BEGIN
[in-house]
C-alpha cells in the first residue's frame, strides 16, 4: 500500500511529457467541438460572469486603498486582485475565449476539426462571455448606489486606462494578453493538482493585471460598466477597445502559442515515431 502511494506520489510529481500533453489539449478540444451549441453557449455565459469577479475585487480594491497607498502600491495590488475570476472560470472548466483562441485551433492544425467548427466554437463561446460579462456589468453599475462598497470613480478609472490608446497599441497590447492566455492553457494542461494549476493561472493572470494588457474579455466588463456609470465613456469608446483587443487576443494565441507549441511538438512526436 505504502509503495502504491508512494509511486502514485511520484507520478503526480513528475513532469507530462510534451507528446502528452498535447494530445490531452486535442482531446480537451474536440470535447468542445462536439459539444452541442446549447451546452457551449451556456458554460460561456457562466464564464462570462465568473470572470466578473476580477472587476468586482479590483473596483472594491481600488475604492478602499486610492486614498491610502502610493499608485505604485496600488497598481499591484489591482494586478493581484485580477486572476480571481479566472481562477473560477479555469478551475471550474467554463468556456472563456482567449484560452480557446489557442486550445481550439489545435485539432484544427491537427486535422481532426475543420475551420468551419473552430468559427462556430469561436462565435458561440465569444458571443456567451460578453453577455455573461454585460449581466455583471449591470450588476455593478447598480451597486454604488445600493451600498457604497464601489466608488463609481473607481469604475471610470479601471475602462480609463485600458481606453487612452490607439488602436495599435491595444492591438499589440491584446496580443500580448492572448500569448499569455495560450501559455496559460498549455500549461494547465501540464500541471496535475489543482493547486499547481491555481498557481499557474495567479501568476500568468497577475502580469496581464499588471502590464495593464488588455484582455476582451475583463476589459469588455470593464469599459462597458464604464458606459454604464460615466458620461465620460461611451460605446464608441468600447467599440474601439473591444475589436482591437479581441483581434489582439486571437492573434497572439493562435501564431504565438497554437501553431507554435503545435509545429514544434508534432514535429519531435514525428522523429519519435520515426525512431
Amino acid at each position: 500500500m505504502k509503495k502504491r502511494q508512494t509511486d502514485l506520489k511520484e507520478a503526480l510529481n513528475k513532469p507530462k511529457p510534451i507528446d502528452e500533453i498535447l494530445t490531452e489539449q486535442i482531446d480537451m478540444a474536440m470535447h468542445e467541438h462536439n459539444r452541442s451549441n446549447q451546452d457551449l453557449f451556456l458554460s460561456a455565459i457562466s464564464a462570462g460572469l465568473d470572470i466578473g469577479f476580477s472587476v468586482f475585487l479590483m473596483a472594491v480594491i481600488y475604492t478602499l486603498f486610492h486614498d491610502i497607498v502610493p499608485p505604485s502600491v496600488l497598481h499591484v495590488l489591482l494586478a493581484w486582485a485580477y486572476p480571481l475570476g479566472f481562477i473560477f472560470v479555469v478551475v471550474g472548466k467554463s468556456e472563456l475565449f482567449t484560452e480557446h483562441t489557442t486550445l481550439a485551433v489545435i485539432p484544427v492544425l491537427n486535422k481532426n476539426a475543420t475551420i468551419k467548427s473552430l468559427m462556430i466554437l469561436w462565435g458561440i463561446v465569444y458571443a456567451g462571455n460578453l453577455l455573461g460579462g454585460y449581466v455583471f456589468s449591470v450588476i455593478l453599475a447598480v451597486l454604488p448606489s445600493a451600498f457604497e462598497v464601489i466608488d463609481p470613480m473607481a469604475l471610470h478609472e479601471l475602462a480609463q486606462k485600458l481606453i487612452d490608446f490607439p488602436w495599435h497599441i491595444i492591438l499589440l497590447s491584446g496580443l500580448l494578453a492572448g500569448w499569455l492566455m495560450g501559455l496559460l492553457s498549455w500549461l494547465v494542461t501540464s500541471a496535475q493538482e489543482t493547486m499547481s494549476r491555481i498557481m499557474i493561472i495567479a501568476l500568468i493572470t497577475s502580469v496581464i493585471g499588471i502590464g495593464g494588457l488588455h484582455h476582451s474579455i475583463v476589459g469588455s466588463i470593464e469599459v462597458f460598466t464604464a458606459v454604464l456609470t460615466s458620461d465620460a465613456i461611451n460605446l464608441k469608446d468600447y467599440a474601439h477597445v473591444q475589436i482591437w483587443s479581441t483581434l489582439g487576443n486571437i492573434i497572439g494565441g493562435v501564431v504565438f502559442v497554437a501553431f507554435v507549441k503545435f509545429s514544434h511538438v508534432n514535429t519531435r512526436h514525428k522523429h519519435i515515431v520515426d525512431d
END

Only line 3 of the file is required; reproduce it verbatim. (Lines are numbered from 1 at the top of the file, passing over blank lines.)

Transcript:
Amino acid at each position: 500500500m505504502k509503495k502504491r502511494q508512494t509511486d502514485l506520489k511520484e507520478a503526480l510529481n513528475k513532469p507530462k511529457p510534451i507528446d502528452e500533453i498535447l494530445t490531452e489539449q486535442i482531446d480537451m478540444a474536440m470535447h468542445e467541438h462536439n459539444r452541442s451549441n446549447q451546452d457551449l453557449f451556456l458554460s460561456a455565459i457562466s464564464a462570462g460572469l465568473d470572470i466578473g469577479f476580477s472587476v468586482f475585487l479590483m473596483a472594491v480594491i481600488y475604492t478602499l486603498f486610492h486614498d491610502i497607498v502610493p499608485p505604485s502600491v496600488l497598481h499591484v495590488l489591482l494586478a493581484w486582485a485580477y486572476p480571481l475570476g479566472f481562477i473560477f472560470v479555469v478551475v471550474g472548466k467554463s468556456e472563456l475565449f482567449t484560452e480557446h483562441t489557442t486550445l481550439a485551433v489545435i485539432p484544427v492544425l491537427n486535422k481532426n476539426a475543420t475551420i468551419k467548427s473552430l468559427m462556430i466554437l469561436w462565435g458561440i463561446v465569444y458571443a456567451g462571455n460578453l453577455l455573461g460579462g454585460y449581466v455583471f456589468s449591470v450588476i455593478l453599475a447598480v451597486l454604488p448606489s445600493a451600498f457604497e462598497v464601489i466608488d463609481p470613480m473607481a469604475l471610470h478609472e479601471l475602462a480609463q486606462k485600458l481606453i487612452d490608446f490607439p488602436w495599435h497599441i491595444i492591438l499589440l497590447s491584446g496580443l500580448l494578453a492572448g500569448w499569455l492566455m495560450g501559455l496559460l492553457s498549455w500549461l494547465v494542461t501540464s500541471a496535475q493538482e489543482t493547486m499547481s494549476r491555481i498557481m499557474i493561472i495567479a501568476l500568468i493572470t497577475s502580469v496581464i493585471g499588471i502590464g495593464g494588457l488588455h484582455h476582451s474579455i475583463v476589459g469588455s466588463i470593464e469599459v462597458f460598466t464604464a458606459v454604464l456609470t460615466s458620461d465620460a465613456i461611451n460605446l464608441k469608446d468600447y467599440a474601439h477597445v473591444q475589436i482591437w483587443s479581441t483581434l489582439g487576443n486571437i492573434i497572439g494565441g493562435v501564431v504565438f502559442v497554437a501553431f507554435v507549441k503545435f509545429s514544434h511538438v508534432n514535429t519531435r512526436h514525428k522523429h519519435i515515431v520515426d525512431d